Until recently, making 44-inch prints in house would have been a daunting and time-consuming task for many photographers. And owning a printer that could handle such a task would have been quite the luxury.
But large-scale printing is becoming much more accessible. Using an in-studio Canon imagePROGRAF PRO-4000 printer, portrait photographer Sue Bryce has integrated large-format prints into her business model. She chose the PRO-4000 for its affordability, rich and detailed print quality, and simplicity in setup and use.
Bryce champions a “they will buy it if you show it to them” mentality, using her smaller PRO-1000 to print folio-box and 16 x 20-inch prints up front for her clients’ purchasing sessions. The PRO-4000 now sits next to it to handle the larger jobs (she calls the printers her “pair of peacocks”), and she has a 55-inch monitor to view the images before she prints.
Her first client who got the large-scale treatment was Anita Wilson, a conceptual and fine-art portrait photographer from Los Angeles. Bryce calls her “shy, but confident; conservative and feminine,” and says she has “a strong heart and soul.”
Wilson expressed discontentment that, as a child, she didn’t see many women who looked like her published in print media. “No one should grow up feeling as if they aren’t good enough—for any reason,” Bryce says. “I wanted to do a Vanity Fair-style shoot so that she could look and feel like a movie star for a day, and see how beautiful she is and that she is worth being represented.”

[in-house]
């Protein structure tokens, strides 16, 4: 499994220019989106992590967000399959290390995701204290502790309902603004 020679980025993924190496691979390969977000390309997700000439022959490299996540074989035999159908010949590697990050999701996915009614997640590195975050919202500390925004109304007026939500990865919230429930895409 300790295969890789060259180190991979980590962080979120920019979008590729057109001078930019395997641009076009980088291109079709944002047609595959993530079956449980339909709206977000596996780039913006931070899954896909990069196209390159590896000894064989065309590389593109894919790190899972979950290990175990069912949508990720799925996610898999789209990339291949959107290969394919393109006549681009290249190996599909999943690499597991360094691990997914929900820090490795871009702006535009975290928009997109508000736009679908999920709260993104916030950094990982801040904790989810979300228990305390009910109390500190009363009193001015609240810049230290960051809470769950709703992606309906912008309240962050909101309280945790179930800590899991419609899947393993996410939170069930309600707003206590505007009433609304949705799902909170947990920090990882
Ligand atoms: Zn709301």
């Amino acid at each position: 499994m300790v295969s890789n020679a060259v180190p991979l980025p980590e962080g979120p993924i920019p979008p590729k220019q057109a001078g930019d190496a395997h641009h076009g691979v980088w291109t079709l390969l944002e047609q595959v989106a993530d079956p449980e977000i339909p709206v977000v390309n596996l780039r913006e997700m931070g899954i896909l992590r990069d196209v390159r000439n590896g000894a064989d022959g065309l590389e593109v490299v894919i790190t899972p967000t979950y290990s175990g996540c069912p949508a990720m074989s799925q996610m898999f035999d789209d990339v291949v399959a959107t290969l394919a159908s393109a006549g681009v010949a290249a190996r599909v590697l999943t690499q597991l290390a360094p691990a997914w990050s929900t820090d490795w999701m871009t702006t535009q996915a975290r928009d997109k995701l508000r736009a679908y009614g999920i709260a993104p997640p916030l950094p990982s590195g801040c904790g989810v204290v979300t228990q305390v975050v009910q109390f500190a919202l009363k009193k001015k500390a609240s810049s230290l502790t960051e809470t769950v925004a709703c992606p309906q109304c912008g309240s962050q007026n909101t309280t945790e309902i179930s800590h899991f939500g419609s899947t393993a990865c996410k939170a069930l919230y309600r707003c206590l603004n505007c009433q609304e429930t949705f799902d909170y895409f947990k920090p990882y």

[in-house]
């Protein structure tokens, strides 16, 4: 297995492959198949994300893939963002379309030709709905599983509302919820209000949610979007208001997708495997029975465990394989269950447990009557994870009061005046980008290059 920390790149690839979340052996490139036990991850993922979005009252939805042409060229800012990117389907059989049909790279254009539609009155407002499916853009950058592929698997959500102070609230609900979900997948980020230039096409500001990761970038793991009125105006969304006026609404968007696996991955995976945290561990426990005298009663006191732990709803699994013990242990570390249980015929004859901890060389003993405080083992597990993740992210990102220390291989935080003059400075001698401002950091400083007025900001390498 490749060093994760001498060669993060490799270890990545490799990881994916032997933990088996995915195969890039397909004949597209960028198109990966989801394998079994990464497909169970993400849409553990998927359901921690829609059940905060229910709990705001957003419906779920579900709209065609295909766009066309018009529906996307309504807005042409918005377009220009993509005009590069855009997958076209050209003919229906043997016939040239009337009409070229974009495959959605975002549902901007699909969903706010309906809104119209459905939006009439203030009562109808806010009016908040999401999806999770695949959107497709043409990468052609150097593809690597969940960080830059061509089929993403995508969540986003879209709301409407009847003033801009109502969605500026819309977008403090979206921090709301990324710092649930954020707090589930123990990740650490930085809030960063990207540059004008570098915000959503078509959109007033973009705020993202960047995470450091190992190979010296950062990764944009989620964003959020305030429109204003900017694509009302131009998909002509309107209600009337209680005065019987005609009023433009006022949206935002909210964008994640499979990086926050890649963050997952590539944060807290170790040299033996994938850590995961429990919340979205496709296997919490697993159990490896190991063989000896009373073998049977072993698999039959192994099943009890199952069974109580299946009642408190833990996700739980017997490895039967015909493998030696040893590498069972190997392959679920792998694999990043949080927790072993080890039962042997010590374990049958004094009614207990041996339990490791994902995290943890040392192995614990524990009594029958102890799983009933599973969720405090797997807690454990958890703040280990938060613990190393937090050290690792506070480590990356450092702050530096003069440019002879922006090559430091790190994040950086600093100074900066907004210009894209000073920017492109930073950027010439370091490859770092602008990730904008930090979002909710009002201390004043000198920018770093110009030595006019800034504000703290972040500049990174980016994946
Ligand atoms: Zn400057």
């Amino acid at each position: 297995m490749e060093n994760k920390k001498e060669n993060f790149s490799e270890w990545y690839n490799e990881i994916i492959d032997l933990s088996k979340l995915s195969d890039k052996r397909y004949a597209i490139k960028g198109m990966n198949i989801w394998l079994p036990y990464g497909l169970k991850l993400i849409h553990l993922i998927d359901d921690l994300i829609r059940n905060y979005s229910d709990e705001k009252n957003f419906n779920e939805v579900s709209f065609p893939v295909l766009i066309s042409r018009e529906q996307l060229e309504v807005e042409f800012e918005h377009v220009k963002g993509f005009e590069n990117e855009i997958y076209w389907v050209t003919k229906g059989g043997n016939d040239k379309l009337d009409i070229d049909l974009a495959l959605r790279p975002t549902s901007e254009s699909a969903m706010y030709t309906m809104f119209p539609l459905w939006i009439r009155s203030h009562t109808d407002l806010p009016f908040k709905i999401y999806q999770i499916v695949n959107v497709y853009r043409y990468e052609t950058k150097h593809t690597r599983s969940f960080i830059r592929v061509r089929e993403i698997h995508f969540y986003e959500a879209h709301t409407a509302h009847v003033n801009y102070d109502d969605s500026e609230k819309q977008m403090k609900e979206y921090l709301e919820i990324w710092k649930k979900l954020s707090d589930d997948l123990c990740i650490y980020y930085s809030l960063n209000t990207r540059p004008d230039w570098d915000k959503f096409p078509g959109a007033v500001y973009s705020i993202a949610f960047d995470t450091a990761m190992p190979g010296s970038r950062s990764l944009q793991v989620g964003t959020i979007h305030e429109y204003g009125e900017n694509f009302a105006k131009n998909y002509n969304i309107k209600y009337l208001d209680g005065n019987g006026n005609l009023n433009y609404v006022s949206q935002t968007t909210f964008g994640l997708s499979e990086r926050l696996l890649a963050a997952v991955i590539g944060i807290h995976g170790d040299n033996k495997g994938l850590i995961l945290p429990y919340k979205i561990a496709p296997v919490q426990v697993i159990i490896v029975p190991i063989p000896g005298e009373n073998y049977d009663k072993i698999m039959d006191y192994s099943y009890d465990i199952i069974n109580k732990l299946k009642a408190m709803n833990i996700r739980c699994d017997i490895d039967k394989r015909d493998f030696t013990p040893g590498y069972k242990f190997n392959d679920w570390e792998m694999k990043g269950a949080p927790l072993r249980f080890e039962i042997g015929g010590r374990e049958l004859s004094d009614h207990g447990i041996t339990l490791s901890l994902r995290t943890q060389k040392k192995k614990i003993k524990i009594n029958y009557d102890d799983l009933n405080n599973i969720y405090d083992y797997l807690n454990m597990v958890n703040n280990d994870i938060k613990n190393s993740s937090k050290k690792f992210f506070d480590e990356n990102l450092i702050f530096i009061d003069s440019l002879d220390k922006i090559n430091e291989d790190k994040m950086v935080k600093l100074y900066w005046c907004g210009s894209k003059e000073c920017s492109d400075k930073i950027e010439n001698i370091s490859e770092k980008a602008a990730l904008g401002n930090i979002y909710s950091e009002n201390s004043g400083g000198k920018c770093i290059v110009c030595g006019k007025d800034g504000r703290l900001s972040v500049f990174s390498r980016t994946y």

On the day of the shoot, Wilson brought in a designer dress of her own and picked out a black dress from Bryce’s studio wardrobe. “It was the sexiest and most daring of the six dresses I presented to her,” Bryce says. “It brings out a side of her that is powerful.”
From the first click of her Canon 5D Mark IV camera, Bryce says she knew she had something special. “The second I took the shot, I knew it would need to be printed huge,” she says. In post-production, while experimenting with toning, she found herself going against the grain to really make the prints unique. “My general rule is choose one tone for the full sequence, as it’s more cohesive and creates consistency in my brand,” she explains. “But for this shoot, I chose eight different tones, and they all looked incredible side by side. I let each image have its own life.”
Bryce “had goosebumps” as the prints came out, and Wilson was able to share the experience, seeing her prints full size during the sales session. “I have a visceral reaction to seeing prints being made,” Bryce says. “Nothing will change the value of your photography more than printing.”
—Sponsored by Canon